„Travel improves the mind wonderfully, and does away with all one’s prejudices. “
Inspired by this I, Anna Götz, started to travel through the world after having done my Abitur at Kloster Schäftlarn in June last year. My aims: to become acquainted with new cultures, to expand my horizon and to get a new perspective, before I’m going to start studying Physics in autumn.
As highlight of this gap year I got the chance to go as eleventh scholar of the Grünwald foundation to Japan for three month. I cannot believe my luck and want dearly to give thanks to everybody, who makes this once-in-a-lifetime chance possible, especially Mr and Mrs Okamoto!
At the 20th of March 2016 the adventure Japan started. I landed in Osaka, Mr Okamoto picked me up and drove with me to the quaint and quite city Suita, which is just a stone’s throw away from Osaka. There he showed me the surroundings and his in the manner of Grünwalder villas built houses, whose number constantly grows and which together like a little village sit enthroned over Suita. I immediately felt at home in the large and well-equipped flat in the so called “Mädelshaus”, in which I’m going to live the next three months.
But Mr Okamoto is not just spending the accommodation and a monthly pocket money. He and his wife are also inducting me into the life in Japan and are always on hand with help and advice. In my first week they took me on a culinary journey through the delicious, versatile and subtle Japanese kitchen. The highlights of this week were two evenings, on which Mrs Okamoto was ambrosially cooking by herself, a lunch at the Rotary Club Suita and, of course, the welcome party at the exquisite restaurant Syunsai Yamasaki, where I had the great opportunity to meet Nobuko Wada, Nobuko Ikawa and Junichi Matsuoka, the architect of the Grünwald houses, during interesting and delightful conversations.
In the second week I had the first time again German food during the meeting of the Japanese-German society, on which I was welcomed with open arms.
But I was not just asked to dinner, Mr Okamoto went also with me to a supermarket and showed me a few Japanese quick-lunch-recipes. Besides catering for my nutrition he brought me Japan closer with detailed introductions in the Japanese history and language and a trip to Osaka, during which he showed me the Japanese train system and the borough Umeda.
Furthermore he gave me lections about the way of living and reaching success by telling more about himself, his live, philosophy, experiences and the Grünwald AG and foundation.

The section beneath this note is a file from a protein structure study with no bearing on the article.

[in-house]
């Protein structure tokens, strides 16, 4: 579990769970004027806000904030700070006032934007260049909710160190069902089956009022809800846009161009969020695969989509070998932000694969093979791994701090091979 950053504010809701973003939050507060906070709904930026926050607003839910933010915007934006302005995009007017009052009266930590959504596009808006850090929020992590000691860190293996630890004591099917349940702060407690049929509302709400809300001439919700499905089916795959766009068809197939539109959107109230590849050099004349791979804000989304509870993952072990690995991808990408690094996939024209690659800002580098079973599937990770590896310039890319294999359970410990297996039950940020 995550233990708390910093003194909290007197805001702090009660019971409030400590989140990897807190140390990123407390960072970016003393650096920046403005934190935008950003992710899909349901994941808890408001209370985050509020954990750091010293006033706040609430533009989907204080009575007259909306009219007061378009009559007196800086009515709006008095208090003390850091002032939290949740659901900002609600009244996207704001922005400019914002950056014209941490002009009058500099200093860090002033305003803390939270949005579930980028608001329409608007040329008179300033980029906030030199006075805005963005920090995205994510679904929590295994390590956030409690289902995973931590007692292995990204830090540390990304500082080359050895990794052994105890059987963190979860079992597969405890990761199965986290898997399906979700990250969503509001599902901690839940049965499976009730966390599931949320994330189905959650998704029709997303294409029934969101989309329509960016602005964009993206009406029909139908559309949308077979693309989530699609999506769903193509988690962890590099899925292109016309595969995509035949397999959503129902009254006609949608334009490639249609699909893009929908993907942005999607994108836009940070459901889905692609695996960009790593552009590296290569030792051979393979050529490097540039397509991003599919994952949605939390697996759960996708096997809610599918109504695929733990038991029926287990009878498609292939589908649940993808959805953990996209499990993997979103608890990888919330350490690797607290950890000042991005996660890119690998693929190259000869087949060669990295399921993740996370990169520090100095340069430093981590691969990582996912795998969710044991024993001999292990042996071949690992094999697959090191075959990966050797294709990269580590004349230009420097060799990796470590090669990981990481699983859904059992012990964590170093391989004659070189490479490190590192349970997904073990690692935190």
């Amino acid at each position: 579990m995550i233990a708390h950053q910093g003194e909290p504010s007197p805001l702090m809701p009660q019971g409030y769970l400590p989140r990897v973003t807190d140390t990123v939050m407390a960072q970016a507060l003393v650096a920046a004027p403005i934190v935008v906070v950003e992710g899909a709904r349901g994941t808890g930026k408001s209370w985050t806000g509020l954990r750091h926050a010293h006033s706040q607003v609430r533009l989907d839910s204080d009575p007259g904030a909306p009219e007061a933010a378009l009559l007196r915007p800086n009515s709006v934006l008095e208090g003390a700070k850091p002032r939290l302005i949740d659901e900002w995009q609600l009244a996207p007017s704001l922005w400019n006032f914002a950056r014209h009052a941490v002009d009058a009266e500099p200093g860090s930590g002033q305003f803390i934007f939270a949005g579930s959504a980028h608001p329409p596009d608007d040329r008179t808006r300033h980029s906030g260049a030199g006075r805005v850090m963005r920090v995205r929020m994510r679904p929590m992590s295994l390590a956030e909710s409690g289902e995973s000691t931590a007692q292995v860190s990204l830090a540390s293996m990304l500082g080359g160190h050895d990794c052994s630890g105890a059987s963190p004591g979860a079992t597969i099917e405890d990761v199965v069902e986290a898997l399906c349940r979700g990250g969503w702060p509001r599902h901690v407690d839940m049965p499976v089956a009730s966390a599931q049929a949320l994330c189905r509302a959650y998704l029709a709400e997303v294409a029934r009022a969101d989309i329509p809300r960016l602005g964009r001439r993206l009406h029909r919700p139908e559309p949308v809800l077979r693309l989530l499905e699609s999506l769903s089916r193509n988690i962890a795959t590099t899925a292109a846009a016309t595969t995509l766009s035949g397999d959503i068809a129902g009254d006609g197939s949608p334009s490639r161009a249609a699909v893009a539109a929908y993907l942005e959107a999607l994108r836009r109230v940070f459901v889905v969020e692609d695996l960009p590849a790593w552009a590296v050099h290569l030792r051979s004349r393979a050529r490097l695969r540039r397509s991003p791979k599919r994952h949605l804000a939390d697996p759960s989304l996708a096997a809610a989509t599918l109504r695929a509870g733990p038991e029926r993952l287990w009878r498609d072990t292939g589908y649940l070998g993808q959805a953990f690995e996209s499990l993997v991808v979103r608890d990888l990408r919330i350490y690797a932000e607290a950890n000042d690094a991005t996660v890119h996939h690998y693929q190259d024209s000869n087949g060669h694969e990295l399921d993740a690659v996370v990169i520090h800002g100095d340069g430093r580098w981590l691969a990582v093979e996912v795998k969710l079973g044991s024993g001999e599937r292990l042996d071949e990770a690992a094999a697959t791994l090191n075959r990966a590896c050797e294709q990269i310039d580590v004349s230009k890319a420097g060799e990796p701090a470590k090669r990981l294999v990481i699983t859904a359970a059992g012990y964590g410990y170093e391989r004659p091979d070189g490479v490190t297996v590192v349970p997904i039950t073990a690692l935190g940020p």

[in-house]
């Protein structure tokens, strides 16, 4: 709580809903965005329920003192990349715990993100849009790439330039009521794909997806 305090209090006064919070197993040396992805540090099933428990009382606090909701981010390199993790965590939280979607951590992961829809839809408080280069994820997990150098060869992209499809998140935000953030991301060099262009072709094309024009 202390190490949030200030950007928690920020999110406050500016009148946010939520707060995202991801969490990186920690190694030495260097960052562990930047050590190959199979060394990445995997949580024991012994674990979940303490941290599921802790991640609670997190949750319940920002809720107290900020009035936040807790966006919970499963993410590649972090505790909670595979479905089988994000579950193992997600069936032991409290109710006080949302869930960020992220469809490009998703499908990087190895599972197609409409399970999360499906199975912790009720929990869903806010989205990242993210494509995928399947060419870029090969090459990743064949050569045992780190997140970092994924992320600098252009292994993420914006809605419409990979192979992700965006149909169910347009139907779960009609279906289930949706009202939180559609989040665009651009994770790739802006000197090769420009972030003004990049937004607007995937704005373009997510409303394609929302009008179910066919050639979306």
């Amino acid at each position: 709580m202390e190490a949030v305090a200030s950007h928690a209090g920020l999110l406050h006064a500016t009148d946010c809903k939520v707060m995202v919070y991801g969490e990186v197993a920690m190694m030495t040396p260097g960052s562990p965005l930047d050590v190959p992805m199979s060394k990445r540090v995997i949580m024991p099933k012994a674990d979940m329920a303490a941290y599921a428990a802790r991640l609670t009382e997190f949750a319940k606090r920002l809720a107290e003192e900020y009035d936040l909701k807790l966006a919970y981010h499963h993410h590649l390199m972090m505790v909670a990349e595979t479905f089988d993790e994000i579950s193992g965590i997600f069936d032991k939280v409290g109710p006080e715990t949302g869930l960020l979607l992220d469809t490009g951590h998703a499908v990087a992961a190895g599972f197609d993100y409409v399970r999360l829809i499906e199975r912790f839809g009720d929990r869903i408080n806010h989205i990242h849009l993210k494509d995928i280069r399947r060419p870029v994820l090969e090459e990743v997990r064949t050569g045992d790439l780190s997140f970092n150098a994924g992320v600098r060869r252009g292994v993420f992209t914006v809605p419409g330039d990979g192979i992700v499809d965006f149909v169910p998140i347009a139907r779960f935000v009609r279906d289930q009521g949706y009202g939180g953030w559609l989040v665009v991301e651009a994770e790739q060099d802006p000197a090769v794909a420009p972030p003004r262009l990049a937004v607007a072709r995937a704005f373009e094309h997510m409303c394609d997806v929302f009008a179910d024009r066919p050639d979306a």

Additionally his wife spent her precious time and made an enchanting trip with me to the gorgeous old capital Kyoto. There we went to a feast in a shrine, admired the cherry blossoms and visited the divine Golden Temple.
Besides this program I had enough time to explore Japan on my one. So I got known Osaka with its open-minded and casual atmosphere, its business and government districts around Umeda, the crazy areas around Shinsaibashi and Namba and its castle.
Apart from Osaka I was keen on especially Kyoto, the cultural heart of Japan. During by now six daytrips I learned to love the city with its partly old houses, wonderful temples and shrines. A unique experience in Kyoto was the copying of sutras in a quite and a bit outlying temple. Even though I did not understand, what I was writing, I could experience the ruminant impact of this activity.
By contrast not so quite was my first Hanami. I have the luck to be in Japan during this year’s cherry blossom period and to get invited to a cherry blossom celebration, a so called Hanami (eng.: blossoms watching). Nearly every Japanese celebrates a Hanami with friends, family and often also with colleagues. For this purpose they go to a park and have a picnic under the cherry blossoms on most of the times big, blue plastic sheets. Everybody is bringing some food and there is plenty beer and sake. I had additionally the luck to get known a very good German speaking Japanese girl, who is now a good friend.
To take part in such a typical Japanese celebration gave me a very interesting view in the Japanese culture. Here in Japan the aim of the people is not to have fun, it is to make sure, that the others have fun. They refill the glasses of the others – not their own -, offer the others some food and when somebody has nobody to talk with, they talk with him. As a result nobody – even themselves – is thirsty, hungry, bored or sidelined. But they show this behaviour not just during celebrations, it is ubiquitous and for this reason we European think the Japanese are so polite. So the Hanami was an experience I do not want to miss.
But to go not beyond the scope, I am ending now the report about my first two weeks in Japan, even though I have an endless number of things to tell, because from the little earthquake at the 1st of April to a purchase in a supermarket everything here is an experience. And I cannot wait to get more of those experiences and insights in this fascinating country, which is already casting a spell over me!!!